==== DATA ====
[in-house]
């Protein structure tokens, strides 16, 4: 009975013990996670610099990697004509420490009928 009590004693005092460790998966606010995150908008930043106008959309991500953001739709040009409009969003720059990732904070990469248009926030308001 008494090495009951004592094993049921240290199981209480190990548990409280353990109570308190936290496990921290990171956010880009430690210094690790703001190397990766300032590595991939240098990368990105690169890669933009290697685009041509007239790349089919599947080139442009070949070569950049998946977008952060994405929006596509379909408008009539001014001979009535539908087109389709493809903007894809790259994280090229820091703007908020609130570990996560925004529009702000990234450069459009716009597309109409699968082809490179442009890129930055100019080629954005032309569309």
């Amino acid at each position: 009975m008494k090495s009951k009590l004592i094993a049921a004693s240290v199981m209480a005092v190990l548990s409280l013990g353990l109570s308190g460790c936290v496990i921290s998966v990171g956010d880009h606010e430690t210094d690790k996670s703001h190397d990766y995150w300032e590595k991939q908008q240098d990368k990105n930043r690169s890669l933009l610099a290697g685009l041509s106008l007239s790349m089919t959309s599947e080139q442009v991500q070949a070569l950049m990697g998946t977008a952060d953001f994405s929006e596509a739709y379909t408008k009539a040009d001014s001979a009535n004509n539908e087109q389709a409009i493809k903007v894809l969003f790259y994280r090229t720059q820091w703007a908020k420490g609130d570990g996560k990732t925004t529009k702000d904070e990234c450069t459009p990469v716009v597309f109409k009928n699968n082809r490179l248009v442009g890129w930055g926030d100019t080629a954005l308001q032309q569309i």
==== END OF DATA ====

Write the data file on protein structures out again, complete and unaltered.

[in-house]
């Protein structure tokens, strides 16, 4: 009975013990996670610099990697004509420490009928 009590004693005092460790998966606010995150908008930043106008959309991500953001739709040009409009969003720059990732904070990469248009926030308001 008494090495009951004592094993049921240290199981209480190990548990409280353990109570308190936290496990921290990171956010880009430690210094690790703001190397990766300032590595991939240098990368990105690169890669933009290697685009041509007239790349089919599947080139442009070949070569950049998946977008952060994405929006596509379909408008009539001014001979009535539908087109389709493809903007894809790259994280090229820091703007908020609130570990996560925004529009702000990234450069459009716009597309109409699968082809490179442009890129930055100019080629954005032309569309």
């Amino acid at each position: 009975m008494k090495s009951k009590l004592i094993a049921a004693s240290v199981m209480a005092v190990l548990s409280l013990g353990l109570s308190g460790c936290v496990i921290s998966v990171g956010d880009h606010e430690t210094d690790k996670s703001h190397d990766y995150w300032e590595k991939q908008q240098d990368k990105n930043r690169s890669l933009l610099a290697g685009l041509s106008l007239s790349m089919t959309s599947e080139q442009v991500q070949a070569l950049m990697g998946t977008a952060d953001f994405s929006e596509a739709y379909t408008k009539a040009d001014s001979a009535n004509n539908e087109q389709a409009i493809k903007v894809l969003f790259y994280r090229t720059q820091w703007a908020k420490g609130d570990g996560k990732t925004t529009k702000d904070e990234c450069t459009p990469v716009v597309f109409k009928n699968n082809r490179l248009v442009g890129w930055g926030d100019t080629a954005l308001q032309q569309i």